Requiem for a Jail Break: The Festival's Final-ish Season
I had the pleasure of attending Jail Break last year, despite being there to work, so I jumped on the opportunity to attend this year. I suppose, because I’m writing about it, you could call it work, but the event does a great job in minimizing any negative connotations to that word, “work.” You might even say it kind of flipped the script on the word itself, because any work done within those walls is sort of cheating since I had so much fun. Maybe even a little too much fun —thanks beer!
The festival commenced on Sunday, Oct. 15th after a small rain delay the day before – most likely to assure the live dance and music acts were able to perform to their fullest, and safely at that.
The festival, coined on the website as “an all-encompassing music and arts festival” has graced Charleston for over 9 seasons, each time impressing festival-goers with all sorts of art, poetry, installations, dance, comedy, and live music. This past event marks the “end” of the festival as we’ve seen it for many years, but it may come back in some iteration. With the theme “Requiem,” this last one was in place to “celebrate the life, death and reincarnation” of Jail Break as we know it now.
I had recently been to the Old City Jail for a ghost tour complete with beers during Charleston Beer Week. During that tour, our guide mentioned many times how dismal the jail was, and how primitive the building has remained through its time. He mentioned how electricity wasn’t even brought to the building until recently. Despite this, Jail Break seemed to have no problems illuminating the art cascading along the walls, or bringing sound and movement to every corner of the centuries-old haunt.
As I moved through the main opening I was instantly greeted with sights and sounds that are trademark to the festival. The bleak prison setting had been transformed into a living representation of Charleston’s art scene. Music from outdoors had no trouble reverberating through the halls that were lined with various pieces by local artists The paintings, sculptures, and installations were many and diverse, giving way to a sense of exploration in order to find relationships between them and understand their placement amongst each other.
Upon stepping into the courtyard, the striking coordination from the live dancers set a great tone for the free-spirited outdoors. I of course headed toward Hi-Wire Brewing’s tent and grabbed a beer to help, uh, loosen my senses to fully grasp everything happening around me… Afterwards I had a Palmetto Espresso Porter (or two) for quality assurance – tasting great guys! I then checked out the handmade and vintage wares being offered toward the side of the yard. At this point I noticed there was a theme in terms style. Despite being a fairly casual event, many came dressed in their best, much like the year previous; both times I left with amazing street style shots from personable, fun festivalgoers.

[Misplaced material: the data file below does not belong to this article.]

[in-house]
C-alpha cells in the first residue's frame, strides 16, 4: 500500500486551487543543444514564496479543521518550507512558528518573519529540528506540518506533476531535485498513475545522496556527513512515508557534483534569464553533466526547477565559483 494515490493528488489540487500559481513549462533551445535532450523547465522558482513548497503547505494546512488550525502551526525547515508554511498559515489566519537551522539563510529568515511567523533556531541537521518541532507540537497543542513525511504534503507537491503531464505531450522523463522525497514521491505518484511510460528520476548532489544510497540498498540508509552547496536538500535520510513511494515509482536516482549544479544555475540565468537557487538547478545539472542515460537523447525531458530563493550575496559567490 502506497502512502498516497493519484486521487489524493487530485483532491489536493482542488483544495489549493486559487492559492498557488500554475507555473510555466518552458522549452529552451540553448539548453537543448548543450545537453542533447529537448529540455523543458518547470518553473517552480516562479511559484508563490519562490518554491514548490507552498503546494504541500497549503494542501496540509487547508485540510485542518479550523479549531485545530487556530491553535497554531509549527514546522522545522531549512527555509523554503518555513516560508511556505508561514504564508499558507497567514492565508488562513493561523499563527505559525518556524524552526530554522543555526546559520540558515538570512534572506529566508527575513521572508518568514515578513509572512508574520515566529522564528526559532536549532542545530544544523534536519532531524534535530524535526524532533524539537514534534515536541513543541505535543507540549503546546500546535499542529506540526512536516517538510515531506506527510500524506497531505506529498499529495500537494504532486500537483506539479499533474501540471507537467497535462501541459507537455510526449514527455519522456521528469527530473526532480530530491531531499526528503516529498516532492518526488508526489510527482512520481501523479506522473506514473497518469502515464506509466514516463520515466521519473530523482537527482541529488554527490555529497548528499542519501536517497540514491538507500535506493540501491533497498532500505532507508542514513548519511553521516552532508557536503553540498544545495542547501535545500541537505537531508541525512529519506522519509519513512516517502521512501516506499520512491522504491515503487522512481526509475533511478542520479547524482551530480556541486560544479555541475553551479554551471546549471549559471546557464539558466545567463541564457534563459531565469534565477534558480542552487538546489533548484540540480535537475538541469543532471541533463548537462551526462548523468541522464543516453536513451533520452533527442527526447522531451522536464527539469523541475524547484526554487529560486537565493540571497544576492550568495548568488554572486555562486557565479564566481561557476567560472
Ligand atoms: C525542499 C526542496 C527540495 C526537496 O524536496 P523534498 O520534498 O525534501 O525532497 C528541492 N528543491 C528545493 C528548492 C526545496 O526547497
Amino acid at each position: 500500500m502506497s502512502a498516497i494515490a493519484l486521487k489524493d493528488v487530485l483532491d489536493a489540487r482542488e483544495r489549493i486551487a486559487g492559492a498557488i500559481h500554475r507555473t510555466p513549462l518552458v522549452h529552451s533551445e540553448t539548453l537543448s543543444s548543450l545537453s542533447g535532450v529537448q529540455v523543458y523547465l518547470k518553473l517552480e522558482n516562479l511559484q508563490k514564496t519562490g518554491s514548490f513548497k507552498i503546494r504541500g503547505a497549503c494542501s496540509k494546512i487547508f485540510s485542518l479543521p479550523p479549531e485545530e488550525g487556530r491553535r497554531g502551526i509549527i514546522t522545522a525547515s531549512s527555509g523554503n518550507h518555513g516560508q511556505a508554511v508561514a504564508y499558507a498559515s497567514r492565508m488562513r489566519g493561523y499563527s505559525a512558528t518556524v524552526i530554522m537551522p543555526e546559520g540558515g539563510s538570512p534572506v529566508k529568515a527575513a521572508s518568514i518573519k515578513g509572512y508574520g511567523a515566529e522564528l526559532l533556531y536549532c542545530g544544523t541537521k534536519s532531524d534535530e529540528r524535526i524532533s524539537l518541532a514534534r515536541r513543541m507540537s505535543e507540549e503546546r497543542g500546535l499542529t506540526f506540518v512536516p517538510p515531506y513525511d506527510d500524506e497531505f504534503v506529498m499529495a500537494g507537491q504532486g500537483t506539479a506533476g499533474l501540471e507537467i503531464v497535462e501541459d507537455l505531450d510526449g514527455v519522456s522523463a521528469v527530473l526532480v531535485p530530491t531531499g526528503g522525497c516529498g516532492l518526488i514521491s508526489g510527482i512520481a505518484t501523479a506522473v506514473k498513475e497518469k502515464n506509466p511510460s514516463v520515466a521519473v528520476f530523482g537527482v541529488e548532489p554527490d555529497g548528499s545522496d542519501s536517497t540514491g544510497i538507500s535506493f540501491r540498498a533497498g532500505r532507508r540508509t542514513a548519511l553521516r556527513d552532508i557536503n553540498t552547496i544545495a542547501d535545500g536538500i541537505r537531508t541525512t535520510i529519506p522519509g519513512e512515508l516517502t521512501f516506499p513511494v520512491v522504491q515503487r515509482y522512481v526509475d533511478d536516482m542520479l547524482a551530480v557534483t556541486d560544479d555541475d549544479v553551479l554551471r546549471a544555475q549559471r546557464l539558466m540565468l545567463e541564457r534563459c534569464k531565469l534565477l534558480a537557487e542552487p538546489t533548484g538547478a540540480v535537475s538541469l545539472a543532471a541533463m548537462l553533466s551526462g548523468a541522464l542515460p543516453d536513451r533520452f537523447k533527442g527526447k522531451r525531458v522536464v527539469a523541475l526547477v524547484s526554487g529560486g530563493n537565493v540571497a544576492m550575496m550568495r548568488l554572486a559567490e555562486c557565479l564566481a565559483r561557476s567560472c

I moved toward the food trucks on the other side, after listening to some of the live music from Hermit’s Victory, Beach Tiger, ET Anderson and headliner Brave Baby. Despite decadent dessert being available from Kaylea’s Cupcakes, and pizza from Zombie Bob’s, I had to give Cory’s Grilled Cheese a shot. I’ve been wanting to stop in to his place on James Island but my girlfriend doesn’t like grilled cheese… let those words echo in your brain... then know that she had one of those grilled cheeses and loved it.
Between the dance breaks, and lively tunes from the music, I snuck through the jail again to see more works and poke my head into the pop-up radio station. My relationship with this festival is so young, it seems like a shame it won’t continue the way it is. But I can take solace in knowing that it’s not necessarily over per se and like some form of ephemeral art, the beauty of something sometimes lies in its fleeting nature or finality.
Writing this, I find it hard to fully capture exactly what I felt going through the event. There’s this feeling of jubilance that wraps the property no matter which section you’re in. I once had an art history teacher ask the class why people whisper in museums and galleries. It’s a good question that has allowed me to get a different perspective on how we view and appreciate art. Jail Break sets a different standard for art – it loosens the barriers for who enjoys it and how. So while I definitely have all these conflicting feelings towards the “death” of the festival as we know it, I can’t help but feel positivity and a little bit of enlightenment from it in the very end.